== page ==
Friday 23rd August 2013
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Port of Tauranga handled fewer containers in the second half of its financial year compared to the previous year when industrial action plagued rival Ports of Auckland.
Analysts are also finding it hard to justify the premium the stock trades at even though it is regarded as a well-managed business with growth prospects.
Port of Tauranga's shares were unchanged at $14.35 in afternoon trading, after falling 2.4 percent on Thursday when the port reported another record result.
Net profit of $112.1 million in the year ended June 30 was up 52 percent but First NZ Capital said the underlying profit was weaker than expected in the second half due to a lower contribution from the core port services business.
That's caused the firm to lower its earnings forecasts for the port by $2 million in the 2014 and 2015 years.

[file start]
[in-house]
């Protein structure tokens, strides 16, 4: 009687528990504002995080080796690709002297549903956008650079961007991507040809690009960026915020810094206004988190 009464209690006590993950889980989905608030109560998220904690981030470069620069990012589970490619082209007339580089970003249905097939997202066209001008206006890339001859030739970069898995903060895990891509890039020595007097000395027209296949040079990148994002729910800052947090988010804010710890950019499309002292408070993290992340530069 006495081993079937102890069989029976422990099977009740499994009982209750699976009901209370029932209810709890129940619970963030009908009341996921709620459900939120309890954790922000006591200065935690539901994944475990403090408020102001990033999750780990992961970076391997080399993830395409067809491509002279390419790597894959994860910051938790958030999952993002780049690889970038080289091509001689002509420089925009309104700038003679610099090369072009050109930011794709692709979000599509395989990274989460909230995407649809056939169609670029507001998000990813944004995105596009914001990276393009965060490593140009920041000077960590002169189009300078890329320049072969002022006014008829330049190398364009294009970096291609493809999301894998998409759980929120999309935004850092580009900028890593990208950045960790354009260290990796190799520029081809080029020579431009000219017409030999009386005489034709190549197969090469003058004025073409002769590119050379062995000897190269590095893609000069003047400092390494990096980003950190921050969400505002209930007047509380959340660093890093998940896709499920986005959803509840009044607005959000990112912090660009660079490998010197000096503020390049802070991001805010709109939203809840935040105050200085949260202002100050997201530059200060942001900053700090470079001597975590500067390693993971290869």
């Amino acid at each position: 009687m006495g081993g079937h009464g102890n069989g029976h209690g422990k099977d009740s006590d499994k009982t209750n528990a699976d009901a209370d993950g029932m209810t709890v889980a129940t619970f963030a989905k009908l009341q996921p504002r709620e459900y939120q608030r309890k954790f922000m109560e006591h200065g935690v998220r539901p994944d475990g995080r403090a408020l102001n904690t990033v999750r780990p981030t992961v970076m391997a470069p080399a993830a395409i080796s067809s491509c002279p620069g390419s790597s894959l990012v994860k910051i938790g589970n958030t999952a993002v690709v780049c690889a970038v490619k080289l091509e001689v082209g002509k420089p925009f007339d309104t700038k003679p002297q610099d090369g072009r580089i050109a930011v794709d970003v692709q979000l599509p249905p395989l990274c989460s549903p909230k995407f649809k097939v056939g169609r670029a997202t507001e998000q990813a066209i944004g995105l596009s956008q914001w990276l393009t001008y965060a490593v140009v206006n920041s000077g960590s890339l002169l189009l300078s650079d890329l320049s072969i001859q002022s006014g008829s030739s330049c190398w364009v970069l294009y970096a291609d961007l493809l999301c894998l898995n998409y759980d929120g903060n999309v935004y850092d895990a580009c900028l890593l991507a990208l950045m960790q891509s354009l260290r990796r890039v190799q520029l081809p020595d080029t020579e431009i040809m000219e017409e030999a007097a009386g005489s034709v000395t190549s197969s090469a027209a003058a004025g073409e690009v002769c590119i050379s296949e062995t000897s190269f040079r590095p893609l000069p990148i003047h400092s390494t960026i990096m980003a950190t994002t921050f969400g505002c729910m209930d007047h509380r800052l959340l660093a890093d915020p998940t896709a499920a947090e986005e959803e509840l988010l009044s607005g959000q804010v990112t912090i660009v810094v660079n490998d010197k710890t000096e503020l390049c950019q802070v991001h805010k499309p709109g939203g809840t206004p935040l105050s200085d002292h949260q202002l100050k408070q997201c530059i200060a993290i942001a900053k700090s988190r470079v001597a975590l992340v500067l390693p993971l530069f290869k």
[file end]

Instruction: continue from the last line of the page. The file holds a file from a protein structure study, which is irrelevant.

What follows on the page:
Port of Tauranga remains a very well managed business and is strategically well positioned to capitalise on an industry shift towards the use of larger container vessels and trans-shipment of cargo through hubs, First NZ Capital said.
It cited a flow of freight back to Auckland and uncertainty about consolidation of ship calls at ports as risks.
"Because of Port of Tauranga's long track-record of strong double-digit compounded earnings growth the stock has consistently traded at a premium to our underlying discounted cashflow valuation.
"We struggle to justify a rating other than underperform," the brokerage said.
Port of Tauranga handled the equivalent of 135, 771 standard-sized containers in second quarter of calendar 2013, down from 146,753 in the same period a year ago, and it handled 129,596 in the first quarter, down from 139,653 the previous year, according to figures provided to the Ministry of Transport by ports.
Ports of Auckland staged a recovery from 86,299 in the first quarter of 2012 to 124,054 in 2013 and its second quarter levels also rose.
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